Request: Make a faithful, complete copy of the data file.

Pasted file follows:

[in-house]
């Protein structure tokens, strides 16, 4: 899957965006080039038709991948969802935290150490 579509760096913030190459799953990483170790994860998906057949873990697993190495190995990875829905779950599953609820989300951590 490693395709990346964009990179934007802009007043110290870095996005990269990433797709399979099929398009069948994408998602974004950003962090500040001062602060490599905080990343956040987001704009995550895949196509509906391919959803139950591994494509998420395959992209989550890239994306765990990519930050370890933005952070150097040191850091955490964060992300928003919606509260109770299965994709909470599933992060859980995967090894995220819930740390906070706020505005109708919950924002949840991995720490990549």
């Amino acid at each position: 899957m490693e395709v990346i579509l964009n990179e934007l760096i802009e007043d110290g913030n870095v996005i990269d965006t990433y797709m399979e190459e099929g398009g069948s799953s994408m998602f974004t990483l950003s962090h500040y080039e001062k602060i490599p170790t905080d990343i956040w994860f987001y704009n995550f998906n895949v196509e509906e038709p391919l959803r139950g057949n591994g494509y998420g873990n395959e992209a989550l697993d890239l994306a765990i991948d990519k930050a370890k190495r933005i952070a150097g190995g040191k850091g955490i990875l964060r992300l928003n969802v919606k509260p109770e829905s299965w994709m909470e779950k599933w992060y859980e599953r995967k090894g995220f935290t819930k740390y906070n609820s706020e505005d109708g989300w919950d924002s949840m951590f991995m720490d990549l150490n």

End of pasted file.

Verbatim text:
[in-house]
């Protein structure tokens, strides 16, 4: 899957965006080039038709991948969802935290150490 579509760096913030190459799953990483170790994860998906057949873990697993190495190995990875829905779950599953609820989300951590 490693395709990346964009990179934007802009007043110290870095996005990269990433797709399979099929398009069948994408998602974004950003962090500040001062602060490599905080990343956040987001704009995550895949196509509906391919959803139950591994494509998420395959992209989550890239994306765990990519930050370890933005952070150097040191850091955490964060992300928003919606509260109770299965994709909470599933992060859980995967090894995220819930740390906070706020505005109708919950924002949840991995720490990549």
């Amino acid at each position: 899957m490693e395709v990346i579509l964009n990179e934007l760096i802009e007043d110290g913030n870095v996005i990269d965006t990433y797709m399979e190459e099929g398009g069948s799953s994408m998602f974004t990483l950003s962090h500040y080039e001062k602060i490599p170790t905080d990343i956040w994860f987001y704009n995550f998906n895949v196509e509906e038709p391919l959803r139950g057949n591994g494509y998420g873990n395959e992209a989550l697993d890239l994306a765990i991948d990519k930050a370890k190495r933005i952070a150097g190995g040191k850091g955490i990875l964060r992300l928003n969802v919606k509260p109770e829905s299965w994709m909470e779950k599933w992060y859980e599953r995967k090894g995220f935290t819930k740390y906070n609820s706020e505005d109708g989300w919950d924002s949840m951590f991995m720490d990549l150490n």